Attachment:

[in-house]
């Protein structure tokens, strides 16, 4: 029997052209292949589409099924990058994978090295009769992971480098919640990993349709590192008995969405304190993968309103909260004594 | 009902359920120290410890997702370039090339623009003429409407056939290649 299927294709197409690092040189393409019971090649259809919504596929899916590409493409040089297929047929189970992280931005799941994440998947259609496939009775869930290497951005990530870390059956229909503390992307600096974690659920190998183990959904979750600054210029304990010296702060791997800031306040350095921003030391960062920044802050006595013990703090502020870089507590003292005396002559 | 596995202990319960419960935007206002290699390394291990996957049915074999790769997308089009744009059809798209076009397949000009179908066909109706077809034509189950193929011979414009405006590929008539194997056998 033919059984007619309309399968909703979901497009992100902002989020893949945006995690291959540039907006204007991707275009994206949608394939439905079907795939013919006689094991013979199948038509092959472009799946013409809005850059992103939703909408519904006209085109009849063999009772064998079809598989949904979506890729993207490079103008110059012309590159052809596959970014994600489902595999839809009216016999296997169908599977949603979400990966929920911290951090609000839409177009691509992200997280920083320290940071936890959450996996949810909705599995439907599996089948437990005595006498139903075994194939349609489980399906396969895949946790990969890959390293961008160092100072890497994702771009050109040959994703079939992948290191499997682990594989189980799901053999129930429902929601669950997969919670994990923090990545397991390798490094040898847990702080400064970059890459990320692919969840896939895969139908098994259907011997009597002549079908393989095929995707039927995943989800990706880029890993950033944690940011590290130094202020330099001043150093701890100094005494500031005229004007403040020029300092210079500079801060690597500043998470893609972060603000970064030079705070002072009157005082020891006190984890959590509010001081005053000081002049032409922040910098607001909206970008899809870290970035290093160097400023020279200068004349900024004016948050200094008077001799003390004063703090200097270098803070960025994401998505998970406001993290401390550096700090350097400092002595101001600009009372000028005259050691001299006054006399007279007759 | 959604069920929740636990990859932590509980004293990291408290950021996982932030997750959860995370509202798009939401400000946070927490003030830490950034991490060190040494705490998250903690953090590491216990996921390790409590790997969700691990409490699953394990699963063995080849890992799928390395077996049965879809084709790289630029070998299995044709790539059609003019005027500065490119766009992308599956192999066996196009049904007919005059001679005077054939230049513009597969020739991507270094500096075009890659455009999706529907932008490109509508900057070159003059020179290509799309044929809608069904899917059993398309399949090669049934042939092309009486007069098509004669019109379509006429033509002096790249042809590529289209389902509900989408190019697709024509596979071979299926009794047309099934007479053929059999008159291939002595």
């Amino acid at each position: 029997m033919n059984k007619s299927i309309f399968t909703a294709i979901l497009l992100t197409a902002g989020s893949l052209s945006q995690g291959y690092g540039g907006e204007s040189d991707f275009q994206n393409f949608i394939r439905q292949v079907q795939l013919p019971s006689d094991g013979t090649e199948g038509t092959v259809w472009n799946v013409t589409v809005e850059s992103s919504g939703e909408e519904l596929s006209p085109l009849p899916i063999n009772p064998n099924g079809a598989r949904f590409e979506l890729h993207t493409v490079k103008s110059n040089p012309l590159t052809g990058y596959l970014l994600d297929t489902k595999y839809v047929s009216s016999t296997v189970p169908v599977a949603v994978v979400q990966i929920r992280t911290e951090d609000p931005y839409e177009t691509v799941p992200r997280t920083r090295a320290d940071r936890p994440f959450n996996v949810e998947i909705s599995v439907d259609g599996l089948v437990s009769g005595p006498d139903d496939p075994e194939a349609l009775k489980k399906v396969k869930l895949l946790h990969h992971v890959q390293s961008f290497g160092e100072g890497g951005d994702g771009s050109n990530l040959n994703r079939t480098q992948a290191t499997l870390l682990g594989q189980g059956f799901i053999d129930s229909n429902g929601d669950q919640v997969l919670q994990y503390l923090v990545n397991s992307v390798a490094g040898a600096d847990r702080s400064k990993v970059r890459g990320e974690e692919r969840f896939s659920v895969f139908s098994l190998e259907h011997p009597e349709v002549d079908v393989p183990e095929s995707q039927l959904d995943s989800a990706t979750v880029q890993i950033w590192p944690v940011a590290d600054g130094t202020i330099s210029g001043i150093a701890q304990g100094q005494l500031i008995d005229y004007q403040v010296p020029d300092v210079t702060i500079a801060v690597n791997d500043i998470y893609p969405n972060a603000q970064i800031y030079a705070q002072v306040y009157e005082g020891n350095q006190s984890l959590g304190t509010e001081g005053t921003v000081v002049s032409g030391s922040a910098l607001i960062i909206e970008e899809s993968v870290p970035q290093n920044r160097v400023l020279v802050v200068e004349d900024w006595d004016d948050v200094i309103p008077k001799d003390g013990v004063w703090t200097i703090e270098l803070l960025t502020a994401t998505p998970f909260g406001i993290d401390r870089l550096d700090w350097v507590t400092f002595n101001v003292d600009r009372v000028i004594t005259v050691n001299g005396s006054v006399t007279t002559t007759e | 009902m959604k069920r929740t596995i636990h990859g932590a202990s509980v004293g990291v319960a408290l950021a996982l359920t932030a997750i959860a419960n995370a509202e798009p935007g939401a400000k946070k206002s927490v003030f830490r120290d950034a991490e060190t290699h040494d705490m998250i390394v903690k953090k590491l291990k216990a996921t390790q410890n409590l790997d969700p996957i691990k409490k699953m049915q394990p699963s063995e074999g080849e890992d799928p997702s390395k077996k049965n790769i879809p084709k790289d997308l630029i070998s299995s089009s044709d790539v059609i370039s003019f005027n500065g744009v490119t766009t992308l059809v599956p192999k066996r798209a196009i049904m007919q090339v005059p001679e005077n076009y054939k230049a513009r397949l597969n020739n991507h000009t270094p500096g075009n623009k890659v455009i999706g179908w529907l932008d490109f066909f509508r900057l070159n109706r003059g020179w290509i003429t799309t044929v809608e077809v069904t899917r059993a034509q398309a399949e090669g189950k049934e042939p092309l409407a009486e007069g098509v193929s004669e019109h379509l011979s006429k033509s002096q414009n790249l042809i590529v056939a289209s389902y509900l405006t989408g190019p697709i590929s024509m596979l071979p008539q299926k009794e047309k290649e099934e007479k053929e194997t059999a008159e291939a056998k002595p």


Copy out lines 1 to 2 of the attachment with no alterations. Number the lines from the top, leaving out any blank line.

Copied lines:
[in-house]
């Protein structure tokens, strides 16, 4: 029997052209292949589409099924990058994978090295009769992971480098919640990993349709590192008995969405304190993968309103909260004594 | 009902359920120290410890997702370039090339623009003429409407056939290649 299927294709197409690092040189393409019971090649259809919504596929899916590409493409040089297929047929189970992280931005799941994440998947259609496939009775869930290497951005990530870390059956229909503390992307600096974690659920190998183990959904979750600054210029304990010296702060791997800031306040350095921003030391960062920044802050006595013990703090502020870089507590003292005396002559 | 596995202990319960419960935007206002290699390394291990996957049915074999790769997308089009744009059809798209076009397949000009179908066909109706077809034509189950193929011979414009405006590929008539194997056998 033919059984007619309309399968909703979901497009992100902002989020893949945006995690291959540039907006204007991707275009994206949608394939439905079907795939013919006689094991013979199948038509092959472009799946013409809005850059992103939703909408519904006209085109009849063999009772064998079809598989949904979506890729993207490079103008110059012309590159052809596959970014994600489902595999839809009216016999296997169908599977949603979400990966929920911290951090609000839409177009691509992200997280920083320290940071936890959450996996949810909705599995439907599996089948437990005595006498139903075994194939349609489980399906396969895949946790990969890959390293961008160092100072890497994702771009050109040959994703079939992948290191499997682990594989189980799901053999129930429902929601669950997969919670994990923090990545397991390798490094040898847990702080400064970059890459990320692919969840896939895969139908098994259907011997009597002549079908393989095929995707039927995943989800990706880029890993950033944690940011590290130094202020330099001043150093701890100094005494500031005229004007403040020029300092210079500079801060690597500043998470893609972060603000970064030079705070002072009157005082020891006190984890959590509010001081005053000081002049032409922040910098607001909206970008899809870290970035290093160097400023020279200068004349900024004016948050200094008077001799003390004063703090200097270098803070960025994401998505998970406001993290401390550096700090350097400092002595101001600009009372000028005259050691001299006054006399007279007759 | 959604069920929740636990990859932590509980004293990291408290950021996982932030997750959860995370509202798009939401400000946070927490003030830490950034991490060190040494705490998250903690953090590491216990996921390790409590790997969700691990409490699953394990699963063995080849890992799928390395077996049965879809084709790289630029070998299995044709790539059609003019005027500065490119766009992308599956192999066996196009049904007919005059001679005077054939230049513009597969020739991507270094500096075009890659455009999706529907932008490109509508900057070159003059020179290509799309044929809608069904899917059993398309399949090669049934042939092309009486007069098509004669019109379509006429033509002096790249042809590529289209389902509900989408190019697709024509596979071979299926009794047309099934007479053929059999008159291939002595």